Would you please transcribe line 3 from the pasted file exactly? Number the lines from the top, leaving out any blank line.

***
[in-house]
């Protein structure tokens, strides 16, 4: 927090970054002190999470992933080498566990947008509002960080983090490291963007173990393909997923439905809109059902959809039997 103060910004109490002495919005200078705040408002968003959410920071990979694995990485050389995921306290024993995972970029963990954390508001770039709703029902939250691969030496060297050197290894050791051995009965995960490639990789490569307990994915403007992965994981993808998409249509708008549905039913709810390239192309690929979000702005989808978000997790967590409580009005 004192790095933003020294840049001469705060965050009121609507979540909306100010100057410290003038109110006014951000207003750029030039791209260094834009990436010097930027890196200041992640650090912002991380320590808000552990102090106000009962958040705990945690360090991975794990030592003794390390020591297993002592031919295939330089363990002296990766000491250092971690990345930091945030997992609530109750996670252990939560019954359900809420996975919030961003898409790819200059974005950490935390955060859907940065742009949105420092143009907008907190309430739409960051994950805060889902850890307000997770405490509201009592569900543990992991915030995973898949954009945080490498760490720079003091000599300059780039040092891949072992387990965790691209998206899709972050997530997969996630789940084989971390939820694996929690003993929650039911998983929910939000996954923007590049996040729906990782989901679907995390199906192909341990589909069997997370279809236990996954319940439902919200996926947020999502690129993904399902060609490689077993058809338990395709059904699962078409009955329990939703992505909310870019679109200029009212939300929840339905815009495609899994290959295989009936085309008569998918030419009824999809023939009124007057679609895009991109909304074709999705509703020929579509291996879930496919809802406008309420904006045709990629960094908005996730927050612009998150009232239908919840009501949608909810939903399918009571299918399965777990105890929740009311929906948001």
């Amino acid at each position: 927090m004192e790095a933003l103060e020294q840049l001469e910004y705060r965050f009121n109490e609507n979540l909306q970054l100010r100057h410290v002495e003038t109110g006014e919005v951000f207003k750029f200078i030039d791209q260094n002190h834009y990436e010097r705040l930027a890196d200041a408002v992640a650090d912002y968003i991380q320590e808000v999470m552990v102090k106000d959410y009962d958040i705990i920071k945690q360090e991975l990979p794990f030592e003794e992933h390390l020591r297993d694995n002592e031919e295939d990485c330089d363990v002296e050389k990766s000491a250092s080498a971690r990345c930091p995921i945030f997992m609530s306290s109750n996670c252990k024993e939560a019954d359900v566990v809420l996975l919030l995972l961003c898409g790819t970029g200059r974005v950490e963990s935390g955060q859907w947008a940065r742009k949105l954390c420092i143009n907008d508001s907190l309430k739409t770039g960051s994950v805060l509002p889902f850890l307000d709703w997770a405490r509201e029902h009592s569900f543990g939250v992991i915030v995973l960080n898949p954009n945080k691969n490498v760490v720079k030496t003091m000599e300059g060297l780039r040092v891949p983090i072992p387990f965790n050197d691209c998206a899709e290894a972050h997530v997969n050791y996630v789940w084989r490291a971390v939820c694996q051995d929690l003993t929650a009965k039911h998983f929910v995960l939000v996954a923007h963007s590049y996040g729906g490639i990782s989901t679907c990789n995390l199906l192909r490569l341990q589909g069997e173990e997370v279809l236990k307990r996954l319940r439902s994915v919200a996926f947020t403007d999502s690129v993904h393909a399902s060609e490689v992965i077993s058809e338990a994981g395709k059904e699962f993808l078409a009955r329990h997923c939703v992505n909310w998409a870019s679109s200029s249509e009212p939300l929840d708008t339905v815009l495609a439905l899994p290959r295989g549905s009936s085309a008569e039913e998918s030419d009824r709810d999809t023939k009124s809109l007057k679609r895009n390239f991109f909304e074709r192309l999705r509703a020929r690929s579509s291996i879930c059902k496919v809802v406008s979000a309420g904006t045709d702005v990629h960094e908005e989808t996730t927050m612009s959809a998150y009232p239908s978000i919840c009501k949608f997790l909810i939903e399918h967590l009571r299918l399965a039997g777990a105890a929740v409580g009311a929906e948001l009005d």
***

């Amino acid at each position: 927090m004192e790095a933003l103060e020294q840049l001469e910004y705060r965050f009121n109490e609507n979540l909306q970054l100010r100057h410290v002495e003038t109110g006014e919005v951000f207003k750029f200078i030039d791209q260094n002190h834009y990436e010097r705040l930027a890196d200041a408002v992640a650090d912002y968003i991380q320590e808000v999470m552990v102090k106000d959410y009962d958040i705990i920071k945690q360090e991975l990979p794990f030592e003794e992933h390390l020591r297993d694995n002592e031919e295939d990485c330089d363990v002296e050389k990766s000491a250092s080498a971690r990345c930091p995921i945030f997992m609530s306290s109750n996670c252990k024993e939560a019954d359900v566990v809420l996975l919030l995972l961003c898409g790819t970029g200059r974005v950490e963990s935390g955060q859907w947008a940065r742009k949105l954390c420092i143009n907008d508001s907190l309430k739409t770039g960051s994950v805060l509002p889902f850890l307000d709703w997770a405490r509201e029902h009592s569900f543990g939250v992991i915030v995973l960080n898949p954009n945080k691969n490498v760490v720079k030496t003091m000599e300059g060297l780039r040092v891949p983090i072992p387990f965790n050197d691209c998206a899709e290894a972050h997530v997969n050791y996630v789940w084989r490291a971390v939820c694996q051995d929690l003993t929650a009965k039911h998983f929910v995960l939000v996954a923007h963007s590049y996040g729906g490639i990782s989901t679907c990789n995390l199906l192909r490569l341990q589909g069997e173990e997370v279809l236990k307990r996954l319940r439902s994915v919200a996926f947020t403007d999502s690129v993904h393909a399902s060609e490689v992965i077993s058809e338990a994981g395709k059904e699962f993808l078409a009955r329990h997923c939703v992505n909310w998409a870019s679109s200029s249509e009212p939300l929840d708008t339905v815009l495609a439905l899994p290959r295989g549905s009936s085309a008569e039913e998918s030419d009824r709810d999809t023939k009124s809109l007057k679609r895009n390239f991109f909304e074709r192309l999705r509703a020929r690929s579509s291996i879930c059902k496919v809802v406008s979000a309420g904006t045709d702005v990629h960094e908005e989808t996730t927050m612009s959809a998150y009232p239908s978000i919840c009501k949608f997790l909810i939903e399918h967590l009571r299918l399965a039997g777990a105890a929740v409580g009311a929906e948001l009005d």